It doesn’t matter whether you are moving to a new city, switching careers, or coming out of an intense flow state before diving into another. The in-between times are the most dangerous. These are the times are when you are most vulnerable to fear and resistance creeping in, to negativity and moodiness, and to creativity being quashed.
I’ve experienced this phenomenon in many situations. On a small scale, I feel a twinge of it most days when I break during my morning work hours. On a larger scale, it always, always happens when I’m undergoing a massive change in my life and there are weeks of waiting or preparation. When I’m not quite here, but not quite there yet.
After four days of driving and countless weeks of packing and prep, I have finally arrived in Chicago– my new home. The move was relatively smooth, but I’m proud of how well I handled being away from my work rituals. In the past, moves and big life disruptions like this have been very hard on me creatively and emotionally. Not being able to work on my projects for days on end tends to make me worry and think crazy thoughts like: What if I never get to work ever again?! It’s amazing how fast we devolve when we aren’t doing the things that energize us on a regular basis.
But not this time. This time I was prepared for it.
Here are a few tips for helping you get through those in-between times, particularly when you’re changing something major in your life.
1. Set low expectations
Know that you won’t get much done during this time, and maybe even frame it as a sabbatical in your mind.
2. Go easy on yourself
As you know, I’ve just started a 15 minute writing ritual. Since starting this practice a few weeks ago, I’ve missed only one day. It was a day when we had nearly ten hours of driving to do. I hadn’t slept very well the night before, and we had to get up and start packing up the car right away. To stop and write would have slowed things down and irritated my partner. But I was too exhausted to even think about writing once we arrived at our destination, so I let it slide and got back to my writing practice the next day.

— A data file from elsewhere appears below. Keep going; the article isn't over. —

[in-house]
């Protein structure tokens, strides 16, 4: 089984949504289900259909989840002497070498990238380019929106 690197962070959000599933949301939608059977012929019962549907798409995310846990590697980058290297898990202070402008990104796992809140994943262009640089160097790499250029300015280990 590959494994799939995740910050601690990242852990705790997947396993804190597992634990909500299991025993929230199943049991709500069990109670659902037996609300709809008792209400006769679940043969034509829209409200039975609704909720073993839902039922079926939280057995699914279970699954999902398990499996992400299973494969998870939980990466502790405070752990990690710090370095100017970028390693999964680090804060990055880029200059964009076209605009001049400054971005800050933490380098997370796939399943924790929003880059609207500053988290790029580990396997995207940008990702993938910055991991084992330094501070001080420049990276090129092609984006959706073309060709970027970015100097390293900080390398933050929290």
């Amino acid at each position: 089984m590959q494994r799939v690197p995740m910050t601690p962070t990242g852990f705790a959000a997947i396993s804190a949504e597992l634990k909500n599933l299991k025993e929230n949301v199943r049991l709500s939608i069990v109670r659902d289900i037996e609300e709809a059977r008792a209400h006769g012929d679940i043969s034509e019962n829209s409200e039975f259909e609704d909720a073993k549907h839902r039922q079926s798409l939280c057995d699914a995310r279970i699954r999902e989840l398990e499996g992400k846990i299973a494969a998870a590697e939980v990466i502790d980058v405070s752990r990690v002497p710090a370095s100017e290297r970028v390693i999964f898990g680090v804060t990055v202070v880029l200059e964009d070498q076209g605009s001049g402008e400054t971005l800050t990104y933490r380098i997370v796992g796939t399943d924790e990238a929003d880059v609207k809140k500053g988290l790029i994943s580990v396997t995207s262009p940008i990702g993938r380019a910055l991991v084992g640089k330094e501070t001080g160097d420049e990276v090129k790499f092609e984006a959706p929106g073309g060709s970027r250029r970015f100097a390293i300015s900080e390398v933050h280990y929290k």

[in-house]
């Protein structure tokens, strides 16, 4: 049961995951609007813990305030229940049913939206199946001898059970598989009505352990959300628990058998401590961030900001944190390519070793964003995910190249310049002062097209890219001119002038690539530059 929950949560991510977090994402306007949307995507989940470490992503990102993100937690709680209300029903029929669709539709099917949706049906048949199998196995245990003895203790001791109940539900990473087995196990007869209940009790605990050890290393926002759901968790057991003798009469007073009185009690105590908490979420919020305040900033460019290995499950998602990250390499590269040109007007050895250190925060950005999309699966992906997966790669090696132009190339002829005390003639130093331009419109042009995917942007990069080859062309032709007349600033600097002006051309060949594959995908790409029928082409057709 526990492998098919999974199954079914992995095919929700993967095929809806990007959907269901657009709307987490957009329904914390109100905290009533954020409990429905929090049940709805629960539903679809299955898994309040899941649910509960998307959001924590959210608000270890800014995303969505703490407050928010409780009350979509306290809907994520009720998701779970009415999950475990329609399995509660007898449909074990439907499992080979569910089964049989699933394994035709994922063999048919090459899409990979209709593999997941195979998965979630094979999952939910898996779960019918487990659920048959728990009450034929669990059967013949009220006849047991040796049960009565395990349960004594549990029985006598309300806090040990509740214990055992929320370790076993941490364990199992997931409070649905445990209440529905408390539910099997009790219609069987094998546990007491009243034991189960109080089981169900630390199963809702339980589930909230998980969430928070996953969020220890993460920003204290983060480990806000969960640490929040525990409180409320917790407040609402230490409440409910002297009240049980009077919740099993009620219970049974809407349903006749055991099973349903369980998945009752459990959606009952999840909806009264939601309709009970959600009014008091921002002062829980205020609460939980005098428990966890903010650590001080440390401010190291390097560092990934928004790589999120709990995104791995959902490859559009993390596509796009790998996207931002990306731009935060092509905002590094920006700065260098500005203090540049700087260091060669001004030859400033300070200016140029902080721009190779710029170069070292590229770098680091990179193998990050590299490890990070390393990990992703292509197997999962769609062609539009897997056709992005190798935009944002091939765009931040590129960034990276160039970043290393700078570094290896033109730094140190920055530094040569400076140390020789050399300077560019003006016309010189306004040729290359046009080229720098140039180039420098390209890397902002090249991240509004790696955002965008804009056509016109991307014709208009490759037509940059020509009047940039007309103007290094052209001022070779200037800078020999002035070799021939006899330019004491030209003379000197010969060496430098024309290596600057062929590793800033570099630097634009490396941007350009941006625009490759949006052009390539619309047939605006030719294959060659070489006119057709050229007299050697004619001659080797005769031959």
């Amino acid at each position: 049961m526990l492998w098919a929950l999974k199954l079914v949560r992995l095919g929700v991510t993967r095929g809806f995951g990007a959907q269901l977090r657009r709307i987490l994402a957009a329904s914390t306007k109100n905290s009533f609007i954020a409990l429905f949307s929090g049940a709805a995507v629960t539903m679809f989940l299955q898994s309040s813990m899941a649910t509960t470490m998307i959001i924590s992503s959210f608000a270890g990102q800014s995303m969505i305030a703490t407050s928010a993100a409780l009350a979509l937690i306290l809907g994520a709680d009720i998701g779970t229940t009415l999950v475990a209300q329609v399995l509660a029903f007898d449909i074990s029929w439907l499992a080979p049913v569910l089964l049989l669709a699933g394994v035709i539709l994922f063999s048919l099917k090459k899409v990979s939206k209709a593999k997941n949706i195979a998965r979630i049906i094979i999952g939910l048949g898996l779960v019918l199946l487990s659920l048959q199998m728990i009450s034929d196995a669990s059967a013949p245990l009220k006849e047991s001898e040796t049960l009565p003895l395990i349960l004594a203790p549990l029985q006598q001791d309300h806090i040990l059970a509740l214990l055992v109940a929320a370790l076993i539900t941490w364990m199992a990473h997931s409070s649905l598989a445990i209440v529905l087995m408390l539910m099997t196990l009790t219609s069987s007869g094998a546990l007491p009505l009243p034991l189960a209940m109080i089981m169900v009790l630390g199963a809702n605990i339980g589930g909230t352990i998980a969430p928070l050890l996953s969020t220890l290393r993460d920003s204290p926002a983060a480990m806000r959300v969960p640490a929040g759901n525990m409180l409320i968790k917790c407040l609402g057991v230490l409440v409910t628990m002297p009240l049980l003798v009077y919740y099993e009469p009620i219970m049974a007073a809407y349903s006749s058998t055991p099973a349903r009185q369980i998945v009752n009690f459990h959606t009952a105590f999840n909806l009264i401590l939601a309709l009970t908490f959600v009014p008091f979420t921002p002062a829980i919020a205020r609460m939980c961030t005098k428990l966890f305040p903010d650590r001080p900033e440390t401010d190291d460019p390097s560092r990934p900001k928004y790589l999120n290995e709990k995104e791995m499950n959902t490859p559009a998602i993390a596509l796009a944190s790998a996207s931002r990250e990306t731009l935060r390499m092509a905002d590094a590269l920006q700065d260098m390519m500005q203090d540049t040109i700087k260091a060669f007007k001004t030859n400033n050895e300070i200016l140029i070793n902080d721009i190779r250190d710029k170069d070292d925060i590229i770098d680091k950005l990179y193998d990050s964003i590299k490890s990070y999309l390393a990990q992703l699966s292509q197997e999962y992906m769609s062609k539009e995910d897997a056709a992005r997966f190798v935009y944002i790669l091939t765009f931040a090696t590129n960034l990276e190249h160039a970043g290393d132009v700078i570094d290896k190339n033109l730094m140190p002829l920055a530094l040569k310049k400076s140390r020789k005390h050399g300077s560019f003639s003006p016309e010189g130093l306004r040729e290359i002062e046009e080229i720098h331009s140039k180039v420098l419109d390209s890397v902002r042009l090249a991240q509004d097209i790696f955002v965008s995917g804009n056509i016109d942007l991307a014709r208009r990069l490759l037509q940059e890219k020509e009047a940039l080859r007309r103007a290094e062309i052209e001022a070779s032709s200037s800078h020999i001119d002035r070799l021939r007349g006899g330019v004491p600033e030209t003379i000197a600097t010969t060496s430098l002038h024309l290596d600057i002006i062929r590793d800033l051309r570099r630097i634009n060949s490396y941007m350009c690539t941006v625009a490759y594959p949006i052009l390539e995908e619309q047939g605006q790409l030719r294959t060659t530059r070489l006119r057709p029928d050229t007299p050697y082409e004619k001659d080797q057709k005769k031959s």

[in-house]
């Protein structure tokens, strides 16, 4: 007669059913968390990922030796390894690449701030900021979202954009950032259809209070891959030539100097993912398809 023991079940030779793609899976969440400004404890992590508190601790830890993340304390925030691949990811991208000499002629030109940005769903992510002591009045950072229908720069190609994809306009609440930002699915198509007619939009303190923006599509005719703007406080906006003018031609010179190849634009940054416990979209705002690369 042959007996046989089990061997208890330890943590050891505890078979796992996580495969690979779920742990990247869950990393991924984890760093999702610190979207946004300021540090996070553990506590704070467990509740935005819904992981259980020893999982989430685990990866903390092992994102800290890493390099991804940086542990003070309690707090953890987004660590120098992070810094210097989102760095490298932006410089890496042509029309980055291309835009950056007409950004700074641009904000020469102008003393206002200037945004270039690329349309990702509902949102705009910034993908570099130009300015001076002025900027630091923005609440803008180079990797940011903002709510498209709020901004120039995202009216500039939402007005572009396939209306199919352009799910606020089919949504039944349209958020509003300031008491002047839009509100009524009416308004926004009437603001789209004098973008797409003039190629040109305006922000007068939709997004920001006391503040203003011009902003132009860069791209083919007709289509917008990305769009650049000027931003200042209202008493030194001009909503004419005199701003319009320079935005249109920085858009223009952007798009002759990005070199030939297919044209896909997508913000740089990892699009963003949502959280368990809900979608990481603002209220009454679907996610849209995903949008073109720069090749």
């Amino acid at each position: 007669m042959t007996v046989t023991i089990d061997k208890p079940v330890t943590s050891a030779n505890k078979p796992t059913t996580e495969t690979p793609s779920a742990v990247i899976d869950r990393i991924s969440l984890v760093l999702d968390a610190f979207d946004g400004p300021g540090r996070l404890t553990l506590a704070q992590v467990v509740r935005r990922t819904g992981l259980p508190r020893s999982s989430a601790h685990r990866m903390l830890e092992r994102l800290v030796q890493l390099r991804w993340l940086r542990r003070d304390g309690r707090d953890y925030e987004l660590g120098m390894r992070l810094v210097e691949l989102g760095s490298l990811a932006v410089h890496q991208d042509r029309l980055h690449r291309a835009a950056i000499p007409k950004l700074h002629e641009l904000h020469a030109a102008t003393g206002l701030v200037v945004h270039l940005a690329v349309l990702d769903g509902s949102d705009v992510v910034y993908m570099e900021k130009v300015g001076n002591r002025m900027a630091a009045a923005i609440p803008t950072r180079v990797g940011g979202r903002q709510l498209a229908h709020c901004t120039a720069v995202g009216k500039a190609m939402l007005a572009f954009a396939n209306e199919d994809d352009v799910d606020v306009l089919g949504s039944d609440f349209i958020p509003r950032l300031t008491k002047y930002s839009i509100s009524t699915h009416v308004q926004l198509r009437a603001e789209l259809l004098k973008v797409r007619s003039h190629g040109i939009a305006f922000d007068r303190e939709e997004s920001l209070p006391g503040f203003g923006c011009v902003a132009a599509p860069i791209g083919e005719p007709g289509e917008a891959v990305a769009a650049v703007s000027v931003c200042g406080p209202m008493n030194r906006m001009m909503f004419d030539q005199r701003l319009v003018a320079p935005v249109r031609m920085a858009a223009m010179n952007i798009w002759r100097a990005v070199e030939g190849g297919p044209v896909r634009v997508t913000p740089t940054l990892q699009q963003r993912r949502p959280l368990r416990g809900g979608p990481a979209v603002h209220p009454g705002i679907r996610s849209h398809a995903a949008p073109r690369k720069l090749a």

If you neglect a creative ritual, don’t chastise yourself or take it to mean something bigger than it is. Just get back on the horse as soon as you can.
3. Don’t over-commit
For once I didn’t take on five new projects in the weeks leading up to the move. I think multipotentialites have a tendency to get interested in new pursuits when they feel a lack of control in other areas of their life. I know that I do this. It was hard, but I fought the urge to tinker with a bunch of new passions last month. Instead I took the time to tie up loose ends and get everything to a place where I could step away comfortably.
Do what you can to make your transition as smooth as possible. Ask for help wherever you can, and let other people know that you won’t be very available while you’re transitioning.
5. Remember that it’s not forever, and set a date to resume your work
Schedule a chunk of time on a day in the future that seems reasonable and won’t stress you out. I’m writing this the day after our boxes and furniture were delivered and we unpacked a little. There’s still a ton to do– buying shower curtains, setting up utilities, calling our property manager, etc. — but now that we’re somewhat settled, I can feel good about taking a few hours in the morning and getting back to my work. If you set a tentative date to resume, it will help give you something concrete to look forward to.
How have you dealt with major life transitions while being a multipotentialite with all of your grand multipotentialite projects?
P.S. I know that there a lot of you live in the Chicago area, and I can’t wait to meet you! I will absolutely be organizing a multipotentialite meetup once I’m settled in. I’ll send out an email with the details soon, so make sure you’re on the list. Until then, this is what I’ll be up to:
(Note: Grendel is no help when it comes to unpacking…)